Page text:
She had been accustomed to extraordinary requests; but the language of this boy struck her as being something of the queerest she had yet heard.
"Where is thy Skull-Splitter, lad?" she asked, looking at him dubiously.
"Right here in the underbrush," Wolf-in-the-Temple retorted, gallantly; "stir thy aged stumps now, and thou shalt be right royally rewarded."
He had learned from Walter Scott's romances that this was the proper way to address inferiors, and he prided himself not a little on his jaunty condescension. Imagine then his surprise when the "old crone" suddenly turned on him with an angry scowl and said:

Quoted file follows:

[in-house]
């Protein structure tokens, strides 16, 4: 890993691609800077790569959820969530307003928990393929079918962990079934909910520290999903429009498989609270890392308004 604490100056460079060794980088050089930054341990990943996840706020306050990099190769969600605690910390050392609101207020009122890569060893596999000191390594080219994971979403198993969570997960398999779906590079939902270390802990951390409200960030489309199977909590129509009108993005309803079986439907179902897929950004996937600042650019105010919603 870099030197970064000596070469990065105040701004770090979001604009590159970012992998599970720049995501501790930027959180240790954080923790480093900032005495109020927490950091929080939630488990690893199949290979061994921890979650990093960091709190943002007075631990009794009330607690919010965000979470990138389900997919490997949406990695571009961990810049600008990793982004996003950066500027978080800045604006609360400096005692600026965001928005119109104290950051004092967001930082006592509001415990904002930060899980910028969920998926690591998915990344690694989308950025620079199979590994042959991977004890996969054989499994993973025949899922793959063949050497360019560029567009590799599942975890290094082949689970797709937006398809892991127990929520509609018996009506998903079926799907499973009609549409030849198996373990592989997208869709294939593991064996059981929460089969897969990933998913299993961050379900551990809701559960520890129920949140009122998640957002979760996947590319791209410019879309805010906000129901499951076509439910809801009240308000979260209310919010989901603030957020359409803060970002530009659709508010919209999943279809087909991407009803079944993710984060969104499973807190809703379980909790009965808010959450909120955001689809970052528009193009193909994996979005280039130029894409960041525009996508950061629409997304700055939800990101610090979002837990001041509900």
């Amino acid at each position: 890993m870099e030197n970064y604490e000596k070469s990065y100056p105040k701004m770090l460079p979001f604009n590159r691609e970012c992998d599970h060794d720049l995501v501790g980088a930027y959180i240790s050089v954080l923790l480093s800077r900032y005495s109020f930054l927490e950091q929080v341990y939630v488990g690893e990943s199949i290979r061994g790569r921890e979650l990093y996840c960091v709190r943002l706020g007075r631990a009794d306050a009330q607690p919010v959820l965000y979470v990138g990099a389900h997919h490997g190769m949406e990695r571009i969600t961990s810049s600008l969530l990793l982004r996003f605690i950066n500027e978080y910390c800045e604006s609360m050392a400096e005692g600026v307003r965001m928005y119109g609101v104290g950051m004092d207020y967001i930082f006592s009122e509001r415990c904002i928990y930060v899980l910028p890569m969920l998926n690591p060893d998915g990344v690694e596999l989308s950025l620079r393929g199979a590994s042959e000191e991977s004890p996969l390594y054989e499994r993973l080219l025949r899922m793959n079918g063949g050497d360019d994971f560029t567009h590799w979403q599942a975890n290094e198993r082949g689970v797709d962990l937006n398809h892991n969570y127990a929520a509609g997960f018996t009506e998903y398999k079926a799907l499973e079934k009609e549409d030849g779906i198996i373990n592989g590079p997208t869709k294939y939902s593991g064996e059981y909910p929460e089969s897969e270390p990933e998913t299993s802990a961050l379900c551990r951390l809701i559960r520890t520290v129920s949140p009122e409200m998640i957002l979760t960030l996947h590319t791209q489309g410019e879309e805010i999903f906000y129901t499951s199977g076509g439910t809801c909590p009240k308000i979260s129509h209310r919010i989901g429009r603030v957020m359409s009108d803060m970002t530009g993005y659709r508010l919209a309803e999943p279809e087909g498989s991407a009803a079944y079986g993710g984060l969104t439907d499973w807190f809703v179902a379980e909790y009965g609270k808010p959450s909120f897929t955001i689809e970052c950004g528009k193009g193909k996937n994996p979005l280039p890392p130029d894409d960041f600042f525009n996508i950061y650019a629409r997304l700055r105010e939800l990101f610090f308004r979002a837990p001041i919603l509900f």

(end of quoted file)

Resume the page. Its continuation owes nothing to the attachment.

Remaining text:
"If thou canst not keep a civil tongue in thy head, I'll bring a thousand plagues upon thee, thou umnannerly boy."
By this threat Wolf-in-the-Temple's courage was sadly shaken. He
knew Martha's reputation as a witch, and had no desire to test in his own person whether rumor belied her.
"Please, mum, I beg of you," he said, with a sudden change of tone; "my friend Hakon Vang is bleeding to death; won't you please help him?"